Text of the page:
SCOTUS to Rule on Arizona Immigration Law
Today, the Supreme Court announced that it will review the constitutionality of Arizona’s controversial immigration law, SB 1070. An argument date has not yet been set, but it will likely be in the spring. Arizona appealed to the highest court after U.S. Court of Appeals for the ninth Circuit in San Francisco ruled that the state’s legislation was attempting to usurp the power of the federal government. In its appeal, Arizona expressed that as a border state, it bears the weight of a broken immigration system, and that the state law was intended to work with the federal government to improve the system.
When Arizona Governor, Jan Brewer (R), signed the bill into law, she stated that the law was designed to “solve a crisis we did not create and the federal government has refused to fix.” The Obama Administration sued Arizona, arguing that some of the law’s provisions were unconstitutional. In July 2010, a federal district court judge struck down notorious provisions of the law, such as the requirement of law enforcement officials to demand immigration papers from those whom they suspect are undocumented. In April 2011, the ninth circuit court upheld the lower court’s decision against the state’s law, thus provoking Arizona to appeal to the Supreme Court.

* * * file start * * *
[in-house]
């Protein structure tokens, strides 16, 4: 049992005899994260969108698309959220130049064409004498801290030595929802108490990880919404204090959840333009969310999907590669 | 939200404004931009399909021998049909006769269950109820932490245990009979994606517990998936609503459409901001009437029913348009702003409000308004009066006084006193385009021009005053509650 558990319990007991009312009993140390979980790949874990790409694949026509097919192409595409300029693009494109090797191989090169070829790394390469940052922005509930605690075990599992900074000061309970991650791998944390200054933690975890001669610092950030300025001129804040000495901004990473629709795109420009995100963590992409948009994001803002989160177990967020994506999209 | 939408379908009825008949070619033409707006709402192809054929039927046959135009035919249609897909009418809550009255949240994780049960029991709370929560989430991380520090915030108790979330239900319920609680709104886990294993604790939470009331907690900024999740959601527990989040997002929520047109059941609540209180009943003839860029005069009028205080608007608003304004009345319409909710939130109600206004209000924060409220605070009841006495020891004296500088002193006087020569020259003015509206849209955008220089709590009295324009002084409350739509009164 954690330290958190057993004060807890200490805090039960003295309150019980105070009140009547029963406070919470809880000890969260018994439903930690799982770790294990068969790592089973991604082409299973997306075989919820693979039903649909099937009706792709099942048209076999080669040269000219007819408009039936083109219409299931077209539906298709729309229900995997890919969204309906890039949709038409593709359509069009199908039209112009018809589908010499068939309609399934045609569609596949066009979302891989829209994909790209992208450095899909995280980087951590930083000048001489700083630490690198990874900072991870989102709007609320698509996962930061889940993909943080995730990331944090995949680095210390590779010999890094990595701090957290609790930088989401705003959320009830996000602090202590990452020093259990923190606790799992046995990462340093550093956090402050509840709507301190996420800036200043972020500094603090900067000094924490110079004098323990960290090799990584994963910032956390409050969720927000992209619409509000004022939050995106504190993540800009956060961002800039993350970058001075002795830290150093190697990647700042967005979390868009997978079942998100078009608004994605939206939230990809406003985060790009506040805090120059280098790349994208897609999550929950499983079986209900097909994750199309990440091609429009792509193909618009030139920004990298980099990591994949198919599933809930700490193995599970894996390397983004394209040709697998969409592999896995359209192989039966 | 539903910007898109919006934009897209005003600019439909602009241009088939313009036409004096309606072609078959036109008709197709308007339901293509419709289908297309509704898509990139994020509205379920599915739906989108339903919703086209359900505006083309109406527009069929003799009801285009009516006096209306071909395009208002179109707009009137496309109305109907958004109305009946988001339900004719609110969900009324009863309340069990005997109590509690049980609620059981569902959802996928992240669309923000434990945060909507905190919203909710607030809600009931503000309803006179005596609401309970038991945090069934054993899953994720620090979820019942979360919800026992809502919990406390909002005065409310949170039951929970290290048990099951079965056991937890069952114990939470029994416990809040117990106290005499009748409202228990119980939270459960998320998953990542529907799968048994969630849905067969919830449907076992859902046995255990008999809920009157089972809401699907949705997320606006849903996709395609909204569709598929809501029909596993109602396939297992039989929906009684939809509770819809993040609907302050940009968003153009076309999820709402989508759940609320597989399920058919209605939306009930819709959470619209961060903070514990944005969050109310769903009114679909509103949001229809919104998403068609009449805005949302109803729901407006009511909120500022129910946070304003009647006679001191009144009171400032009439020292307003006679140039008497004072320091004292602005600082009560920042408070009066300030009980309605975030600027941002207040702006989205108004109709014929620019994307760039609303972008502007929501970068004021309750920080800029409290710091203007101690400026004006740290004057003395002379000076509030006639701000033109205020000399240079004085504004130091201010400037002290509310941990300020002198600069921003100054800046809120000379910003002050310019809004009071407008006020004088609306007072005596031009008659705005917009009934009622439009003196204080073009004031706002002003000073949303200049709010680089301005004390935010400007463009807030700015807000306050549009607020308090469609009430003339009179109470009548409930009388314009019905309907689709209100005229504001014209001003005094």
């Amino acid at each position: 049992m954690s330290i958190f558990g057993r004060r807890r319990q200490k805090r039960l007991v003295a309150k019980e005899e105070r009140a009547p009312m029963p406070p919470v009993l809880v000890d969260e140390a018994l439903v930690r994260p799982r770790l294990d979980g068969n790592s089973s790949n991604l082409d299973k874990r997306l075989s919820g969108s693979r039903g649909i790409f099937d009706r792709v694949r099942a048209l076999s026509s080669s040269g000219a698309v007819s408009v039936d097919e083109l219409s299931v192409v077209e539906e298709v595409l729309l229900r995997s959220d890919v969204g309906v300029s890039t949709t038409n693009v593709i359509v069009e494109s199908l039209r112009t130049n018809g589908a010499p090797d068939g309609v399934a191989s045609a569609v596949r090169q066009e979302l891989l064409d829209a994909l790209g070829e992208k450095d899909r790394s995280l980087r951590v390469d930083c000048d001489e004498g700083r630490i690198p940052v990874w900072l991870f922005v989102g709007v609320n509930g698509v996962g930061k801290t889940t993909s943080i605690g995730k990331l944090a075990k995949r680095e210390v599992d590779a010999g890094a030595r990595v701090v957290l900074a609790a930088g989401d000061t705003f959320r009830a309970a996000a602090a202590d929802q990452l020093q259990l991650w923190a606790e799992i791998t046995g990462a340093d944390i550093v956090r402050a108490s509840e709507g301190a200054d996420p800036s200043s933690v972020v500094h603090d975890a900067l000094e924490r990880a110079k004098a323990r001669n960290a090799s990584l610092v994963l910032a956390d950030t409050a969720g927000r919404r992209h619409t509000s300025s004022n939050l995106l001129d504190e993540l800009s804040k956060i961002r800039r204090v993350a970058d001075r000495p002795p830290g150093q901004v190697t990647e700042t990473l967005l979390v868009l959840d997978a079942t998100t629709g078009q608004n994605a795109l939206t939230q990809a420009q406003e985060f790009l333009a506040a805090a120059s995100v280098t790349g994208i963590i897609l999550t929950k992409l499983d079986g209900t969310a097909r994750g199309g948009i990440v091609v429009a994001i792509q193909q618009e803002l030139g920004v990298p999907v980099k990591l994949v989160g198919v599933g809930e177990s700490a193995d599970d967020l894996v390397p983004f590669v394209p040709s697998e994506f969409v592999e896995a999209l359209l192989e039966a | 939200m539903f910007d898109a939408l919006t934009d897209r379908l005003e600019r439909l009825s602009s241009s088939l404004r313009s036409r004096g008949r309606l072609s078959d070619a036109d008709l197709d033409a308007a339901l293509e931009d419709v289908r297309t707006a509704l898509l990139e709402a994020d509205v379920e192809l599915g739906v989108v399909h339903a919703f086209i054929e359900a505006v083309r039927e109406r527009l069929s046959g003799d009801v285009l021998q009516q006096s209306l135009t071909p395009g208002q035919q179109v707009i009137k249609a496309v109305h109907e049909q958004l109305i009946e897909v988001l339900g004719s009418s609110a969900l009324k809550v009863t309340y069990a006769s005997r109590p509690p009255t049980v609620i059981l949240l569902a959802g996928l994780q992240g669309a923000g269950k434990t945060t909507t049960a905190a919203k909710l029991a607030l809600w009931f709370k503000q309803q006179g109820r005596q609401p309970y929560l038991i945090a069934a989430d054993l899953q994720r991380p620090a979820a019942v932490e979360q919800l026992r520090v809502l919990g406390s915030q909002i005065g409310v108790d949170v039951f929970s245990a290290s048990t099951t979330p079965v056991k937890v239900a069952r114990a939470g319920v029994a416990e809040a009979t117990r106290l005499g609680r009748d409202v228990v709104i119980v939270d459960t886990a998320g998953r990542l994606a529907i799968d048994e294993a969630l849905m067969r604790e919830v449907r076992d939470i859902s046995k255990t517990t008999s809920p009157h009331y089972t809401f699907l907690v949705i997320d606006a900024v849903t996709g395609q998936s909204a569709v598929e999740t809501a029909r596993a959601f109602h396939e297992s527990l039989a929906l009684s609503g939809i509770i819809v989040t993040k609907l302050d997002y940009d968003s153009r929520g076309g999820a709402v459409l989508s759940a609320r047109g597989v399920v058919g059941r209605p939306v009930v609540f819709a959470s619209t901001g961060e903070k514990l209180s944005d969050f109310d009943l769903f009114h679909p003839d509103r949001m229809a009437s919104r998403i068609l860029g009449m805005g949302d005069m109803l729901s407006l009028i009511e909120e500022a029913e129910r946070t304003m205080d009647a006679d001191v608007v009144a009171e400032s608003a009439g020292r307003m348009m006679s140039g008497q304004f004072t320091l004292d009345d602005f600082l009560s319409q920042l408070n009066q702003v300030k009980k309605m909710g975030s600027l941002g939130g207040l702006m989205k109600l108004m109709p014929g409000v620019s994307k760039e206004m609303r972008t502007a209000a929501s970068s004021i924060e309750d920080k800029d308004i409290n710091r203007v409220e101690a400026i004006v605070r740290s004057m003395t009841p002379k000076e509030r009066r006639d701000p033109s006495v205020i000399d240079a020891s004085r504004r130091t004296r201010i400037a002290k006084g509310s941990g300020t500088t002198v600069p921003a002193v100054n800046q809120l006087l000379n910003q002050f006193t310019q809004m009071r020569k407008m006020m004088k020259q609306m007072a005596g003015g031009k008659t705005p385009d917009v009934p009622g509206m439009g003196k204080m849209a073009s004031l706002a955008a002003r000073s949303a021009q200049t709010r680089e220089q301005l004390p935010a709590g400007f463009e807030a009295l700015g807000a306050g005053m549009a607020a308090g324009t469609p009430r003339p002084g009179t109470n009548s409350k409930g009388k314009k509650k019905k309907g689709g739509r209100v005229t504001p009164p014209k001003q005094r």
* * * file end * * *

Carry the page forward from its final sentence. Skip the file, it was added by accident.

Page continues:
Perhaps more newsworthy than the scheduled hearing is Justice Kagan’s recusal, but it is unlikely that her absence will make a significant difference in the ruling: Should the five conservative justices all vote in favor of Arizona’s law, Kagan’s vote (or lack thereof) would make little difference. Should the votes come out evenly, then Supreme Court regulations specify that the lower court decision remains in place (i.e. it would be as if the Court had never agreed to hear the case in the first place).